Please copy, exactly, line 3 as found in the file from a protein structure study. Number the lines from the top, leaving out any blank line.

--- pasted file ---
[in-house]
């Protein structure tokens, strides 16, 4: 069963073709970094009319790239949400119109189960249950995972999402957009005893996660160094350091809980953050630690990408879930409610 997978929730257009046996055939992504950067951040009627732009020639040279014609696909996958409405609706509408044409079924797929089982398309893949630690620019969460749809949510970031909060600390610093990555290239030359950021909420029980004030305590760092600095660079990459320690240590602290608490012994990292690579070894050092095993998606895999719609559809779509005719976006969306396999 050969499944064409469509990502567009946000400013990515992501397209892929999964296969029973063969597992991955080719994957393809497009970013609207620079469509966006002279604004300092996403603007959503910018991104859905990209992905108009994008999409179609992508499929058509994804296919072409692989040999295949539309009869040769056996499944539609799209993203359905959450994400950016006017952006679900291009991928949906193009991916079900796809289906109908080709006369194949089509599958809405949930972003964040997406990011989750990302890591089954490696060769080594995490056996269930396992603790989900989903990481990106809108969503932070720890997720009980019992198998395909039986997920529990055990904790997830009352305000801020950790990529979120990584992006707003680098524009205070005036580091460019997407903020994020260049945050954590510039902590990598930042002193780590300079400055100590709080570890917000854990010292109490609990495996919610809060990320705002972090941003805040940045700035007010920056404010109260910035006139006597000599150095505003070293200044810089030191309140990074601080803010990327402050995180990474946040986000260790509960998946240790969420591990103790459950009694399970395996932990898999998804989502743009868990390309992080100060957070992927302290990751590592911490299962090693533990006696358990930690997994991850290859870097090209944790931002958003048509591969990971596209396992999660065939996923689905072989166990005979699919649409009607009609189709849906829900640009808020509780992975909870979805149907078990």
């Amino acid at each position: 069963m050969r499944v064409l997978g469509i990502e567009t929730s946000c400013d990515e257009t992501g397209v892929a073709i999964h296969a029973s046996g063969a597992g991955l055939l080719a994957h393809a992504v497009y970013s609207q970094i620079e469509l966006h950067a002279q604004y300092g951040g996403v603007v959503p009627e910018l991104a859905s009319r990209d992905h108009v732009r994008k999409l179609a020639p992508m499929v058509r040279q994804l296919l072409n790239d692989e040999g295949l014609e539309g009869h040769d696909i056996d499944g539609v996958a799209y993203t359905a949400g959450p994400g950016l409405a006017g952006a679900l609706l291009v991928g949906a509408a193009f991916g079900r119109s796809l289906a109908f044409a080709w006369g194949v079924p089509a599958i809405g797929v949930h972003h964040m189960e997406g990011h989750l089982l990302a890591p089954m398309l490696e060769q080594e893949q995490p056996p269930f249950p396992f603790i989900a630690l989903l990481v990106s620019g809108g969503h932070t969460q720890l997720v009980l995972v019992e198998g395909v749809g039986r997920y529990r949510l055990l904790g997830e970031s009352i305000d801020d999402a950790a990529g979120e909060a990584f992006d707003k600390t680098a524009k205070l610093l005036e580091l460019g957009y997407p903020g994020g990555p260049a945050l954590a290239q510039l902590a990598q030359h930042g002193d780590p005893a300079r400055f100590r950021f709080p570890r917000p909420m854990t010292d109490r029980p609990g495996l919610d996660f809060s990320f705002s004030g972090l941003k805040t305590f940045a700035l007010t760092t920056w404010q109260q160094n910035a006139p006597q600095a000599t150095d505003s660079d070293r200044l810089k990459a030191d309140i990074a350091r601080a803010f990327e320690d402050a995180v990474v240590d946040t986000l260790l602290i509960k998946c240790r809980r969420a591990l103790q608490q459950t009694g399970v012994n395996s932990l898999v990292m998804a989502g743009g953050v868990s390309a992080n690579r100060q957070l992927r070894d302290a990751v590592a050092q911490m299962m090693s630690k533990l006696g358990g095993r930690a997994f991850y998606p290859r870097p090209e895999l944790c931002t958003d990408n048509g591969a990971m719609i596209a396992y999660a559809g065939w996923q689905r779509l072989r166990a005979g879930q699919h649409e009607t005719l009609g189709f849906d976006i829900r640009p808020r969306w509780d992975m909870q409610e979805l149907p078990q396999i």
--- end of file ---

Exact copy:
């Amino acid at each position: 069963m050969r499944v064409l997978g469509i990502e567009t929730s946000c400013d990515e257009t992501g397209v892929a073709i999964h296969a029973s046996g063969a597992g991955l055939l080719a994957h393809a992504v497009y970013s609207q970094i620079e469509l966006h950067a002279q604004y300092g951040g996403v603007v959503p009627e910018l991104a859905s009319r990209d992905h108009v732009r994008k999409l179609a020639p992508m499929v058509r040279q994804l296919l072409n790239d692989e040999g295949l014609e539309g009869h040769d696909i056996d499944g539609v996958a799209y993203t359905a949400g959450p994400g950016l409405a006017g952006a679900l609706l291009v991928g949906a509408a193009f991916g079900r119109s796809l289906a109908f044409a080709w006369g194949v079924p089509a599958i809405g797929v949930h972003h964040m189960e997406g990011h989750l089982l990302a890591p089954m398309l490696e060769q080594e893949q995490p056996p269930f249950p396992f603790i989900a630690l989903l990481v990106s620019g809108g969503h932070t969460q720890l997720v009980l995972v019992e198998g395909v749809g039986r997920y529990r949510l055990l904790g997830e970031s009352i305000d801020d999402a950790a990529g979120e909060a990584f992006d707003k600390t680098a524009k205070l610093l005036e580091l460019g957009y997407p903020g994020g990555p260049a945050l954590a290239q510039l902590a990598q030359h930042g002193d780590p005893a300079r400055f100590r950021f709080p570890r917000p909420m854990t010292d109490r029980p609990g495996l919610d996660f809060s990320f705002s004030g972090l941003k805040t305590f940045a700035l007010t760092t920056w404010q109260q160094n910035a006139p006597q600095a000599t150095d505003s660079d070293r200044l810089k990459a030191d309140i990074a350091r601080a803010f990327e320690d402050a995180v990474v240590d946040t986000l260790l602290i509960k998946c240790r809980r969420a591990l103790q608490q459950t009694g399970v012994n395996s932990l898999v990292m998804a989502g743009g953050v868990s390309a992080n690579r100060q957070l992927r070894d302290a990751v590592a050092q911490m299962m090693s630690k533990l006696g358990g095993r930690a997994f991850y998606p290859r870097p090209e895999l944790c931002t958003d990408n048509g591969a990971m719609i596209a396992y999660a559809g065939w996923q689905r779509l072989r166990a005979g879930q699919h649409e009607t005719l009609g189709f849906d976006i829900r640009p808020r969306w509780d992975m909870q409610e979805l149907p078990q396999i």